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NDA: to sign or not to sign?

Who is this webinar for?

This is an online interactive workshop for all those freelancers whose clients ask them to sign Non-Disclosure Agreements (NDAs).

Why do you need to attend this webinar?

Most of us get asked by our clients to sign a non-disclosure agreement to protect their confidentiality. But NDAs clauses try to impose restrictions and limitations on important aspects related to our business, such as:

  • Where we work
  • How long we can work
  • Who we can work for/ with
  • Destruction of all materials related to the job once the job is completed

NDAs also seek to impose sanctions for breach of confidentiality.

This webinar will help you to understand these serious legal matters so that you can be clear about what you commit to when you sign NDAs.

What will be covered:

You will learn about the purpose of an NDA, the typical content of an NDA and its implications. Importantly, you will learn about the reasonableness test: what the courts consider unreasonable as regards certain fetters on our working conditions (for example not to work in a particular subject area for the next 10 years).

What is included in this course?

You will first hear a presentation by Sue Leschen, lawyer-linguist, and will then be invited to reveal their NDA dilemmas to the workshop group for constructive discussion. Sue will provide advice on which clauses we should sign as well as those we should seek to renegotiate and will also touch on relevant unfair contract terms and data protection law.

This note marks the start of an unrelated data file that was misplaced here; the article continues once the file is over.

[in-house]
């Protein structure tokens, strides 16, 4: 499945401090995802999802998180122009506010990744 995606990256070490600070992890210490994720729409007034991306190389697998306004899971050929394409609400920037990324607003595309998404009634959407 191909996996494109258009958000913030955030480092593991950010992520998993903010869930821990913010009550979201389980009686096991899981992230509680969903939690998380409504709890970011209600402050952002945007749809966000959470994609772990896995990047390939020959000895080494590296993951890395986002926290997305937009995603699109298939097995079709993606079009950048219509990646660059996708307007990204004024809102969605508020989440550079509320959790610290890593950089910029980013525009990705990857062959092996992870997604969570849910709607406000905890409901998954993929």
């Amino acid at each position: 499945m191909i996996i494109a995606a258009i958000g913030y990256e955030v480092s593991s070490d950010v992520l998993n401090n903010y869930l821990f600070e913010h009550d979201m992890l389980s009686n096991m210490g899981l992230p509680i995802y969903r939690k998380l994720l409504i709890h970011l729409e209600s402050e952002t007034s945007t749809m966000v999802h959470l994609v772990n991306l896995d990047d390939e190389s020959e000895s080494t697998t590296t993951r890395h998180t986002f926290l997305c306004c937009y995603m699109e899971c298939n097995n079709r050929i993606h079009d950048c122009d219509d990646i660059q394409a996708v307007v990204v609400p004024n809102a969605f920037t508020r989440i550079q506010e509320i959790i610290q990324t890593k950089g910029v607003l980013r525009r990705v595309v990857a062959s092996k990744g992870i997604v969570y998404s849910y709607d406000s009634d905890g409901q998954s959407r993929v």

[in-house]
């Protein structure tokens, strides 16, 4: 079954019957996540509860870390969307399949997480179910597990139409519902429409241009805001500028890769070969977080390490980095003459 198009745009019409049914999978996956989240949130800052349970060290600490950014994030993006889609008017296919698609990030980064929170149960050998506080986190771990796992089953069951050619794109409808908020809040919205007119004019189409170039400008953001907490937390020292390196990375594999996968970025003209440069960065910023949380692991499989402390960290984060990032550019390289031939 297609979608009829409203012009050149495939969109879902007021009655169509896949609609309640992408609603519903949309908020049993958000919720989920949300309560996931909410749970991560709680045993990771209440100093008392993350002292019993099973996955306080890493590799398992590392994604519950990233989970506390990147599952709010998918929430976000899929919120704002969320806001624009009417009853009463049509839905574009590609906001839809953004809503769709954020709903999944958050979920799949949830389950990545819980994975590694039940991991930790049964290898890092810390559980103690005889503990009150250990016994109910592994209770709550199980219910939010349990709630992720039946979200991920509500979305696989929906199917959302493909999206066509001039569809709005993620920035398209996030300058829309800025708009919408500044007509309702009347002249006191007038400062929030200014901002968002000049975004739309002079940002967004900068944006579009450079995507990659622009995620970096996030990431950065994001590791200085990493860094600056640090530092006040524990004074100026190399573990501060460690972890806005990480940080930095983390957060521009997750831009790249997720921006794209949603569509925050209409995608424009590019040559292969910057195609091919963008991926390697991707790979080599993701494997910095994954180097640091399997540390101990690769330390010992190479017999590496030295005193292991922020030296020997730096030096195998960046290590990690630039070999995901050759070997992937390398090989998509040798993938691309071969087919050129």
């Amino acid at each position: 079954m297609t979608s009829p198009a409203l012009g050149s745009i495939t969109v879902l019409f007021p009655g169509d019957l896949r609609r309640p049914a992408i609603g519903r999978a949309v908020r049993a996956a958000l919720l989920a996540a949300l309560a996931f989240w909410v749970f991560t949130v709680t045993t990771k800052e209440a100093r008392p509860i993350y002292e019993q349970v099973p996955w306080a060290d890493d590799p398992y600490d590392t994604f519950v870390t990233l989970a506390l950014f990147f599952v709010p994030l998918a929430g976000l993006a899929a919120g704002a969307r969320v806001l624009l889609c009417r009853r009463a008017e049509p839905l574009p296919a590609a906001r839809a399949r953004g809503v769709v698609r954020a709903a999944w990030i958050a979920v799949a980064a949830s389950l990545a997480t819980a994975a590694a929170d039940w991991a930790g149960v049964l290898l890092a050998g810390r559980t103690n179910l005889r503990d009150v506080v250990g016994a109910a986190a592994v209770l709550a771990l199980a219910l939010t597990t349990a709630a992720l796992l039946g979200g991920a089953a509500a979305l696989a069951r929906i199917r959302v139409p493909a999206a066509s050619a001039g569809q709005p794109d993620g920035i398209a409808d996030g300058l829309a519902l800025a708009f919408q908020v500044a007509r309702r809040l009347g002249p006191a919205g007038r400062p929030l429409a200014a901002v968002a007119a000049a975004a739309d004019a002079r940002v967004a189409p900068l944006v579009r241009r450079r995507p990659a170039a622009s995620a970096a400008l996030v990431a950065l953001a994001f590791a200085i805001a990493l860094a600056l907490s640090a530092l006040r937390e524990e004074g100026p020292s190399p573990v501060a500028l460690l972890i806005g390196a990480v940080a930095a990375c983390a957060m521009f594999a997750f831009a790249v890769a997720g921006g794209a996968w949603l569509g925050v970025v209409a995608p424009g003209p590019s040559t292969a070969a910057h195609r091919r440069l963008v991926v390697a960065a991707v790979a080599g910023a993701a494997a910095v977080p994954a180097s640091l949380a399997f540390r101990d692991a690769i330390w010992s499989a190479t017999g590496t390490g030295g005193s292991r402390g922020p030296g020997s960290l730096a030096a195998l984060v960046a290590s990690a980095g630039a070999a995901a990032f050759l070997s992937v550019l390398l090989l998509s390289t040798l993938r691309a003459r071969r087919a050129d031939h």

Your Presenter: Sue Leschen 

Sue Leschen is an entrepreneurial lawyer–linguist who has successfully married her twin passions of law and languages. Her company Avocate Legal and Business French Interpreting and Translation Services Ltd is based in Manchester, UK.

Sue is a member of the CIOL Interpreting Division Steering Group and holds Chartered Linguist (Interpreter) status.

Sue sits on the Professional Conduct Committee of the National Registers of Communication Professionals working with Deaf and Deaf-Blind Persons.

Sue is also an active member of both the Association of Police and Court Interpreters (APCI) and also of the Association of Interpreters and Translators (AIT).

Sue supports the use of properly qualified and prepared, insured and security-checked interpreters.